We know, stress is always referred to as a bad thing, but it does actually have some benefits.
Now that’s not to say that all stress is a good thing, far from it, but the ‘good’ stress is something worth acknowledging.
Yerkes and Dodson, two American researchers coined a bell curve of benefit from stress because they observed if you had no stress in your life, you would be dead. Too much stress, and you could also be dead or at least border on feeling that way!
Hans Selye is still regarded as a forefather of much of modern day research into what he called the stress response.
“At Ford Health, we continue to teach a simple model of Good Stress, Bad Stress to assist our clients to cope better with the demands of today’s active lifestyles.”
Stressors are anything that we might be exposed to. Stressors can be real (exist here and now) or imagined (what could be). There are three different subgroups.
1. Cataclysmic events effect lots of people at one time. This could be a flood, a fire or a famine.
2. Life events. As a rule, we say these are things that effect you and your family, but not my family or me
3. Hassles. You spill coffee on your new office outfit, you forget to clean your teeth, you leave a key for your car at home etc.
Stressors Relationship Model
Now with a simple formula for determining if a stressor is real, imagined, cataclysmic, life event or hassle, we can move to the next stage of pattern recognition. That is to say that stressors don’t exist until our brain determines if the stressor is potentially dys-stressful “dys” greek for bad, eu-stressful “eu” is greek for good.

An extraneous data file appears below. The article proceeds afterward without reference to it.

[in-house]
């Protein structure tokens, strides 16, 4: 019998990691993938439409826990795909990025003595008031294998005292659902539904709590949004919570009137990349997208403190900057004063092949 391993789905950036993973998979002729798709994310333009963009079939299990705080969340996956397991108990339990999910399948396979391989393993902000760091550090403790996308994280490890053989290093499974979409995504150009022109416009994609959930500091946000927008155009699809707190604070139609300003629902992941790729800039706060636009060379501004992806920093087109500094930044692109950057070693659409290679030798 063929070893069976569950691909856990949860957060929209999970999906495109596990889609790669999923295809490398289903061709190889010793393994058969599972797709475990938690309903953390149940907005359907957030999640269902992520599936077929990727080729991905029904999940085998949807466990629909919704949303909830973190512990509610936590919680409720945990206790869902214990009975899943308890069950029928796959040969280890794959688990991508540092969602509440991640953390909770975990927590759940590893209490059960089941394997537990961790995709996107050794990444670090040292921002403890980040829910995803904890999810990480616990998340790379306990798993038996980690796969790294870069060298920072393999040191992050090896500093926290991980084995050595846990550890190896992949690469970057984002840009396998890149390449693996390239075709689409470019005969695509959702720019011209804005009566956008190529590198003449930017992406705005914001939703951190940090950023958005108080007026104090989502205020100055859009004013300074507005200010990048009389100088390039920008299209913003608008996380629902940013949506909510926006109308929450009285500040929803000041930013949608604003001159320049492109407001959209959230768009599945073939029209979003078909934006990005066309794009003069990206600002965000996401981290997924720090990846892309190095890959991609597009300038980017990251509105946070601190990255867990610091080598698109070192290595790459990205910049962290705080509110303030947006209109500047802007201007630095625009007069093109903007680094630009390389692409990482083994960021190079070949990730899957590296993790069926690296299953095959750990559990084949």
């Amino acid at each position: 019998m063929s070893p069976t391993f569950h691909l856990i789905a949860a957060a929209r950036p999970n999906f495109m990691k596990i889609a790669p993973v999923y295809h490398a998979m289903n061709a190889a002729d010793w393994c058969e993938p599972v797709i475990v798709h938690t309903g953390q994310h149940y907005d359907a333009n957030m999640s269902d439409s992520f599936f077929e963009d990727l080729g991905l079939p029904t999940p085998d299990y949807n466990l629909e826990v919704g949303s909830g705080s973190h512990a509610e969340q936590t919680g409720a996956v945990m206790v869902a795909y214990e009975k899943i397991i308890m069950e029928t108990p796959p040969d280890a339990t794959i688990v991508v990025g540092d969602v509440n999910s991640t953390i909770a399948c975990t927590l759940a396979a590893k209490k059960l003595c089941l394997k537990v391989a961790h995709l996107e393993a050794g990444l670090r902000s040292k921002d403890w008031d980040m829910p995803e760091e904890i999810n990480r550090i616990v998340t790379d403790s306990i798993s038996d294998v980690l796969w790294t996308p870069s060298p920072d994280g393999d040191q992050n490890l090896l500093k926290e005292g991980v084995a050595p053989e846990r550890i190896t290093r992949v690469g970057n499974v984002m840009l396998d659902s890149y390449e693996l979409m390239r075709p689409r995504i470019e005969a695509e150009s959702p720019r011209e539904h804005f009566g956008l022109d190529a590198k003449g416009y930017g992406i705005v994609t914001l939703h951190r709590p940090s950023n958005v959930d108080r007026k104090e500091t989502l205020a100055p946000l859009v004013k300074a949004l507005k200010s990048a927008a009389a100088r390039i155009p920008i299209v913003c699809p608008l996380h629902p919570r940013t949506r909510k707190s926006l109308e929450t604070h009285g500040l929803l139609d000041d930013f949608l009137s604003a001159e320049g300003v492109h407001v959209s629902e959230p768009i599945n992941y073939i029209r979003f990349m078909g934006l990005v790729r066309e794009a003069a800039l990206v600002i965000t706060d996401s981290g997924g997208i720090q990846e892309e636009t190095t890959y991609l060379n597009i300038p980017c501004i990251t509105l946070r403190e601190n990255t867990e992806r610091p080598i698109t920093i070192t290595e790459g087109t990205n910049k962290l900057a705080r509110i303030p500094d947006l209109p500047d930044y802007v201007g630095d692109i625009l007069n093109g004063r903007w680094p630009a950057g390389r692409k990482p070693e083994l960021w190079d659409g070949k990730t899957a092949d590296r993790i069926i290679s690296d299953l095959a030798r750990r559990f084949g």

“The brains perception of something, is how we cognitively process a stressor to decide what should be our response to it. Nothing is right or wrong, good or bad, up or down, in or out, night or day until we interpret it so the brains perception of determining if a stressor is a source of harm, threat, danger, fear of failure, loss of face or grief is when we feel distressed.”
The primitive reaction of fight, flight or fright is based on our perception. Ironically, you can see the same stressor and interpret it differently. The opposite also applies as we can interpret a stressor as a source of challenge, opportunity, or success. But an interesting thing also occurs. When you see a tiger for example – your heart rate goes up, your vision improves, you sometimes sweat in preparation to cool your body to run away, these exact same bodily responses can occur when you are receiving an award for a good deed.
So even though you’re getting an award for doing a good deed, you might feel anxious about going up on stage and receiving the gift. The same thing might hold for those who don’t or do like public speaking.
“To learn how to how to cope with stressors we can learn to modify our interpretations and from that change what could have been distressful into something that is eustressful.”
This perception of stressors is overwhelming and so we encourage individuals to try to detach themselves from this general state of gravity using a variety of methods, such as the 8 H’s for high performance humans.